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1.  Striatal development in autism: repetitive behaviors and the reward circuitry 
Biological psychiatry  2014;76(5):358-359.
Autism spectrum disorder (ASD) is defined by two essential features – impaired social communication abilities, including deficits with social reciprocity, nonverbal communication and establishing relationships, and by the presence of restricted and repetitive behaviors and interests (RRBIs). Social deficits get the majority of attention both in science and in the popular media, but RRBIs are equally important in understanding autism. Although RRBIs are also seen in typically developing preschoolers, as well as in other psychiatric disorders such as obsessive-compulsive disorder, their impairing and persisting character is a hallmark of ASD1.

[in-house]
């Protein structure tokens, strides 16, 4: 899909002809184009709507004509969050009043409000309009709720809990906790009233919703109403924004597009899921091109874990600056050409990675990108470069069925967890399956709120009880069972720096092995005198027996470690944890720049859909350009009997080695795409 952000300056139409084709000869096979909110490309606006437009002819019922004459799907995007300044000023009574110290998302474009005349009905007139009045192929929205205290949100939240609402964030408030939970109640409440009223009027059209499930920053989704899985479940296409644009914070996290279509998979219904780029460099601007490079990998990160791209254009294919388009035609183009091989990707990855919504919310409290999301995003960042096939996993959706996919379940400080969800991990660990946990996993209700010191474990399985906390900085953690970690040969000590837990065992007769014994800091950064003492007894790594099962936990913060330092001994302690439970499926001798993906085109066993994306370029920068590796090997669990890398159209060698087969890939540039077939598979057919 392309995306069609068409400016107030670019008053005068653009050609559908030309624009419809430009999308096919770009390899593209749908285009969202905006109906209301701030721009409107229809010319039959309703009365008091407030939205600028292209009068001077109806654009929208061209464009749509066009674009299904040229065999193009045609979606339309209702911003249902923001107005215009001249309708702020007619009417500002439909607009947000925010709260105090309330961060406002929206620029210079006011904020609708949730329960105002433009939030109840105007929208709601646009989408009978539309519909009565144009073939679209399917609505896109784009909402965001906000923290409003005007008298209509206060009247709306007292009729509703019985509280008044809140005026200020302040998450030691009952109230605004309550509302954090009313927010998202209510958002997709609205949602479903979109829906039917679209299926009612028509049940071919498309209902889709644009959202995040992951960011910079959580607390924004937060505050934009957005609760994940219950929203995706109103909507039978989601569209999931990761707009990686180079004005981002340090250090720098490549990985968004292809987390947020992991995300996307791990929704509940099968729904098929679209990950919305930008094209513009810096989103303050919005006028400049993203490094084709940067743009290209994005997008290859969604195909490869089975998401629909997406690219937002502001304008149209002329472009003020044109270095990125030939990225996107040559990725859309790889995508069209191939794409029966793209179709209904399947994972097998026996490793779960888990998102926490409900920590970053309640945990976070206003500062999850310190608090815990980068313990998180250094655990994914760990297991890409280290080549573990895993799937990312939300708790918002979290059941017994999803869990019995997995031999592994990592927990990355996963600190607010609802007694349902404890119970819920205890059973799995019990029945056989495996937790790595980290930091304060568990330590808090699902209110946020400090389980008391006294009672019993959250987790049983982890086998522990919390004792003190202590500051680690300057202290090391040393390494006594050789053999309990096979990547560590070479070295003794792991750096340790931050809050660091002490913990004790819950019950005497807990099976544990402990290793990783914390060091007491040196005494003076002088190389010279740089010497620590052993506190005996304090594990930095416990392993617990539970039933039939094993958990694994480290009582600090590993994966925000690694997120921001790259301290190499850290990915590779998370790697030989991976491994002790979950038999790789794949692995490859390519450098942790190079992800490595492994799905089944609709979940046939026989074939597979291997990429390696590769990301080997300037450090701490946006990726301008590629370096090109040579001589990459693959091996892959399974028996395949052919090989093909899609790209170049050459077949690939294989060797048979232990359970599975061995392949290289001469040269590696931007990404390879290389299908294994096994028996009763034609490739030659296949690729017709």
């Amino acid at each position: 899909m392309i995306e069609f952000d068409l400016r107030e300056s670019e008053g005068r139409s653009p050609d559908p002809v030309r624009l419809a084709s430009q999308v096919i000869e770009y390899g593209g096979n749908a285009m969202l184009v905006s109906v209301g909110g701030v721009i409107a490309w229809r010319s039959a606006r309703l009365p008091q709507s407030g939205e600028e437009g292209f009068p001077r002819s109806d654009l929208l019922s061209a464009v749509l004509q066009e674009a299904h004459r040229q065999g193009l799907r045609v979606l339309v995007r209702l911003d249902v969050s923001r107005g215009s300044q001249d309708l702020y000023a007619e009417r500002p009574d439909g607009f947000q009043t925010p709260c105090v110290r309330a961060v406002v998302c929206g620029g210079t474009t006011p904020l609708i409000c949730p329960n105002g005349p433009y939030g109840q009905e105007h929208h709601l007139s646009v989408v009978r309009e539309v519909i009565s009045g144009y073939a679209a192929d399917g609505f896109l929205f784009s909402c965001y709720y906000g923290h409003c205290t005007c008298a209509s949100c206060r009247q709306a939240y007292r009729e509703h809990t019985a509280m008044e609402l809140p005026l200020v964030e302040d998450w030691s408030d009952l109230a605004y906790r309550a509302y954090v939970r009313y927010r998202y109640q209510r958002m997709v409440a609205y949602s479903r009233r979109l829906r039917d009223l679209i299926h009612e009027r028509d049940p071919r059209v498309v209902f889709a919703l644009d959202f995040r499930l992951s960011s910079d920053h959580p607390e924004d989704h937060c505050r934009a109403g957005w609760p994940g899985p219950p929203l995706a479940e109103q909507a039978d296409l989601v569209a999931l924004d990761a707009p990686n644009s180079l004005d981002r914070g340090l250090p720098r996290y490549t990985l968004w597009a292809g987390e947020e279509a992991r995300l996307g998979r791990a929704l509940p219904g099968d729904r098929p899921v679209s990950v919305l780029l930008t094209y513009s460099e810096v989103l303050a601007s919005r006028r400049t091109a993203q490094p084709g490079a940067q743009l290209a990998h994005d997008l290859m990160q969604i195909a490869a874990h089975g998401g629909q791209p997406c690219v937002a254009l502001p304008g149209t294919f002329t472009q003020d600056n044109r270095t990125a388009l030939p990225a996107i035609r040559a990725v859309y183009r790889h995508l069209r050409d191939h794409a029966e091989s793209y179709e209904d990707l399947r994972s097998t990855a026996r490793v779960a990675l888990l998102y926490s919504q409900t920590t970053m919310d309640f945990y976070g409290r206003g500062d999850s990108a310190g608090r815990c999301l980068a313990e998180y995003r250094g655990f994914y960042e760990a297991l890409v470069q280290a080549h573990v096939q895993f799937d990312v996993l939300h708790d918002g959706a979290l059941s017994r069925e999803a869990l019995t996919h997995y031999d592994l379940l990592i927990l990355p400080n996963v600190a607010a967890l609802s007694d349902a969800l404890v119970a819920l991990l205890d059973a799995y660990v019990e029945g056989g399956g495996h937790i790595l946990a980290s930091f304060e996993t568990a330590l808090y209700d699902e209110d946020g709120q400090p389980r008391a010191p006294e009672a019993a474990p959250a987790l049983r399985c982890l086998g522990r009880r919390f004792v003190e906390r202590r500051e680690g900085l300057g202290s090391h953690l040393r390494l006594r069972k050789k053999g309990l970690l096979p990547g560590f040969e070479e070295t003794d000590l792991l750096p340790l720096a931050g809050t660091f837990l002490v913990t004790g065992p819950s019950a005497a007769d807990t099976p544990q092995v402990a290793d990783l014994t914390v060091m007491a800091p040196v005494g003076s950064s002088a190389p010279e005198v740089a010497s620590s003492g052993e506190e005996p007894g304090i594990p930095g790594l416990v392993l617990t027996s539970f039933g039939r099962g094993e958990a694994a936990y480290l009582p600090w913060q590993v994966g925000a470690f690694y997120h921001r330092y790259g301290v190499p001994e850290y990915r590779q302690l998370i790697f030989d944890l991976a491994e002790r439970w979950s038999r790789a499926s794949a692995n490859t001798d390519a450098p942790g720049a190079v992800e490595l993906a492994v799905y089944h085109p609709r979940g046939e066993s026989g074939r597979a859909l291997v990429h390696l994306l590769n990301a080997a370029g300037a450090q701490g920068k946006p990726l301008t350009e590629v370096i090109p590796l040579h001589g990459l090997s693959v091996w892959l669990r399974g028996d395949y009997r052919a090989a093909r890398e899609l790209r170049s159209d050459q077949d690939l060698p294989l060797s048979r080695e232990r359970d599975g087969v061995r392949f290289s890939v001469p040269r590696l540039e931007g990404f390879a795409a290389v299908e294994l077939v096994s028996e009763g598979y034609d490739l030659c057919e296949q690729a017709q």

Repetitive behaviors are among the first signs of ASD, with significant elevations by the child's first birthday2. Individuals with ASD of all ages and cognitive ability levels display RRBIs to variable degrees, with males usually being more severely affected than females3. Caregivers of individuals with ASD commonly emphasize that RRBIs are among the most challenging facets of the disorder on an everyday basis1. They negatively impact social, cognitive, family functioning and well-being, often leading to increased levels of parental stress and negative parenting styles. While the clinical description and natural history of RRBIs is becoming clear, an understanding of the biological bases of this set of features has only recently begun to emerge4. Better insight into the ontogenesis of RRBIs and their underlying neurobiology is needed not only to inform models of the etiology of ASD, but also to foster the development of new interventions.